Our Well-Loved Cookbooks: How to Cook Everything

Had I realized how often over the last fifteen years I would be referencing Mark Bittman’s How to Cook Everything I would have splurged for the hardcover edition.

As it stands, our trusty copy of this loaf of paper filled with basic recipes rarely makes it back onto the bookshelf, and is so tattered and splattered, I’ll likely be lamenting it’s numbered days before it stops being useful.

I’ve started a small series of cookbook posts here on castironguy.ca because despite adding to my collection almost monthly, I find that most cookbooks are only useful or interesting in a limited way. Sure, you can learn a great recipe from almost any book out there, and half the fun is picking something that looks like a challenge or a tasty goal, and seeing how well your skills match with the intended product. That said, there are perhaps only a dozen cookbooks on our shelf that would make a cull if I was forced to simplify my library… and these are them.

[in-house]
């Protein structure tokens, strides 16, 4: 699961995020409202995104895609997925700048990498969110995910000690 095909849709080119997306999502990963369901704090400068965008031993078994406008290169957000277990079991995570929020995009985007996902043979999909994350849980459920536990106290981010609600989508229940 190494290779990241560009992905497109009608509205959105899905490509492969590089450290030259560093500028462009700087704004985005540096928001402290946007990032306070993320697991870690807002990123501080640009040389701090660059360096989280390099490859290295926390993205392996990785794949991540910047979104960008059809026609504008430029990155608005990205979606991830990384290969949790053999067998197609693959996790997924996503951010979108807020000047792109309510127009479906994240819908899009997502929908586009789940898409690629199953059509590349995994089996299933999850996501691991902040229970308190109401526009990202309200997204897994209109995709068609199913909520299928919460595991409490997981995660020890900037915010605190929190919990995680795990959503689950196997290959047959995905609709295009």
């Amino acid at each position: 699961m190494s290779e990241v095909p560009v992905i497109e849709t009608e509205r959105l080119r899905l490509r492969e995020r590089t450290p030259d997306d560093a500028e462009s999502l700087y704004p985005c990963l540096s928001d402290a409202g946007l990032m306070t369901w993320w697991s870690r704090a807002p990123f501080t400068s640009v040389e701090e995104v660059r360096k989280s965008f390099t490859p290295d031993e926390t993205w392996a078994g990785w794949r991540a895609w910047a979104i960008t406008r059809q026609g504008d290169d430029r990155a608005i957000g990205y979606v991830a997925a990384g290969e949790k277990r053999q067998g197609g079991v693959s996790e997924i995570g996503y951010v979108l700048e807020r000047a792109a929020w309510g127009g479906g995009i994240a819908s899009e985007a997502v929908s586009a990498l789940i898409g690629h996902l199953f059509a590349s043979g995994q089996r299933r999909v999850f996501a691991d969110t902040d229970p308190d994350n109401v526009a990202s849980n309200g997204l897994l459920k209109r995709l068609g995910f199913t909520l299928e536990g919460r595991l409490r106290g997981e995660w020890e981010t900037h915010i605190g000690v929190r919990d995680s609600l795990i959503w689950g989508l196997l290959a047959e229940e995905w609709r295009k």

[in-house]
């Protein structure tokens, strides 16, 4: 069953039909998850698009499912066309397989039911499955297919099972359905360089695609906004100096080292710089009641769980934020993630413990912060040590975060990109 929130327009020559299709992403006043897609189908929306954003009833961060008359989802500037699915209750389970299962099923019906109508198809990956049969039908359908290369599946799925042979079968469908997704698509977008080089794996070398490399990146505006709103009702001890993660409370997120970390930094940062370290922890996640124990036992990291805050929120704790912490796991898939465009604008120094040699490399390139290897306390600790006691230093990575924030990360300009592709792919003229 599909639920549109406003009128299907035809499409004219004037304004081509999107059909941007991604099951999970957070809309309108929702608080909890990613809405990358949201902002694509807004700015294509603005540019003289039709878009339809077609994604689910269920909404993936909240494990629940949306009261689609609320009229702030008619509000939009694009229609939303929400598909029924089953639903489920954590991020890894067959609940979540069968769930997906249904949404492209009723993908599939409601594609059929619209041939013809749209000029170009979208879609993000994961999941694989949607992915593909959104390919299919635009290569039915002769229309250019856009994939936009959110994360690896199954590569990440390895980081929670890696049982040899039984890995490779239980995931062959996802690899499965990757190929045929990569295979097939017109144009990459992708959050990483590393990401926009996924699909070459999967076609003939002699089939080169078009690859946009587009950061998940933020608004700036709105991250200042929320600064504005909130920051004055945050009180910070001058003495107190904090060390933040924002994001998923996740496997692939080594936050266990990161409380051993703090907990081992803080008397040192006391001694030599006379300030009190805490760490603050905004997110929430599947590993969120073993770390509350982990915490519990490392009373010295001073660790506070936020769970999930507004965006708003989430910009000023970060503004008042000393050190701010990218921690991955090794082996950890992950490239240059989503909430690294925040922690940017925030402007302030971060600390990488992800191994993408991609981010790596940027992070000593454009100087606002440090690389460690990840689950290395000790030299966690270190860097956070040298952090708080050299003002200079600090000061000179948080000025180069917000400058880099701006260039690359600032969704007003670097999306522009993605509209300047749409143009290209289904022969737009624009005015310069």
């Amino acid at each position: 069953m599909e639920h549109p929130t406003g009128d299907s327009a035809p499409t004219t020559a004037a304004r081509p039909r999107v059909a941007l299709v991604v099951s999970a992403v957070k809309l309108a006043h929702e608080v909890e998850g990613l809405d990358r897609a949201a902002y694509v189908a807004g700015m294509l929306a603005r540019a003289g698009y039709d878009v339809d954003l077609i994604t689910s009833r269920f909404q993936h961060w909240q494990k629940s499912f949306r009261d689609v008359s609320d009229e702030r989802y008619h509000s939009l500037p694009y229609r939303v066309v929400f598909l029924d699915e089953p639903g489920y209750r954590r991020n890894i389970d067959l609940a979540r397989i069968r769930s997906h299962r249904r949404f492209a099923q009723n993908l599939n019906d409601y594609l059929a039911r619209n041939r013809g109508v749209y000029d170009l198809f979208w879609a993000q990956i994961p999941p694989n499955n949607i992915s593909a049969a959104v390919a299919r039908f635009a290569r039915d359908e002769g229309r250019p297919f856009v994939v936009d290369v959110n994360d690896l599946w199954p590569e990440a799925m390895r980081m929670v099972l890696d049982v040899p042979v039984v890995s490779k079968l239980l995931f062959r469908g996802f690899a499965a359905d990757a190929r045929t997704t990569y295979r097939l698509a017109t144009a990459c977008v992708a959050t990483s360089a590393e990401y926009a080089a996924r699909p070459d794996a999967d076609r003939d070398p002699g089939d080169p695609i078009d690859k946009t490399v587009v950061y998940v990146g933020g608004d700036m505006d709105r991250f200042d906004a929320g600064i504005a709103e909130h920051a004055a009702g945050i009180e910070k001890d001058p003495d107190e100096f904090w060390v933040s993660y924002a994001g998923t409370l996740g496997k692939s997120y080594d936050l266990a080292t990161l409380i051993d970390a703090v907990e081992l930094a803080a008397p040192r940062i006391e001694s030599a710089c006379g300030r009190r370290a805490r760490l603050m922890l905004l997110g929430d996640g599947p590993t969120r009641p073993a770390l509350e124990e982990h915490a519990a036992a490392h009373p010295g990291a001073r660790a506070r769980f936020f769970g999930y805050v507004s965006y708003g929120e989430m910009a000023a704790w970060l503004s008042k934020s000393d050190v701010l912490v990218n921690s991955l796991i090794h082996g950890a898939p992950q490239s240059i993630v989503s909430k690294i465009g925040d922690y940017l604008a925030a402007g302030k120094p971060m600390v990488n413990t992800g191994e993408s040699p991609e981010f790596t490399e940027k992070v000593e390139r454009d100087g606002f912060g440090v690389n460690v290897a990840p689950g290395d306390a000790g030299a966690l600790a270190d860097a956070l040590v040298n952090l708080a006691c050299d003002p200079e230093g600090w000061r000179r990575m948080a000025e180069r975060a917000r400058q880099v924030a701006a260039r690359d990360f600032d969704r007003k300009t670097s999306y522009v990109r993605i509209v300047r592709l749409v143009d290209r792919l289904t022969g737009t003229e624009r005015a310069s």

The best analogy I have for this book is that it’s like my paperback edition of Google.

You know those times you are standing there in your kitchen, hands covered in flour, thinking about how you are actually supposed to be cooking something, say a roast or a whole spaghetti squash or maybe a pie crust.

How long at what temperature?

How much water was I supposed to add?

Should I be covering this?

Today I might Google it, or ask my digital assistant. Hey, Alexa, how do I… ?

But even still, and especially back when I bought this, it was and still is that one reference book that gives solid, simple advice on the nuances of basic food prep.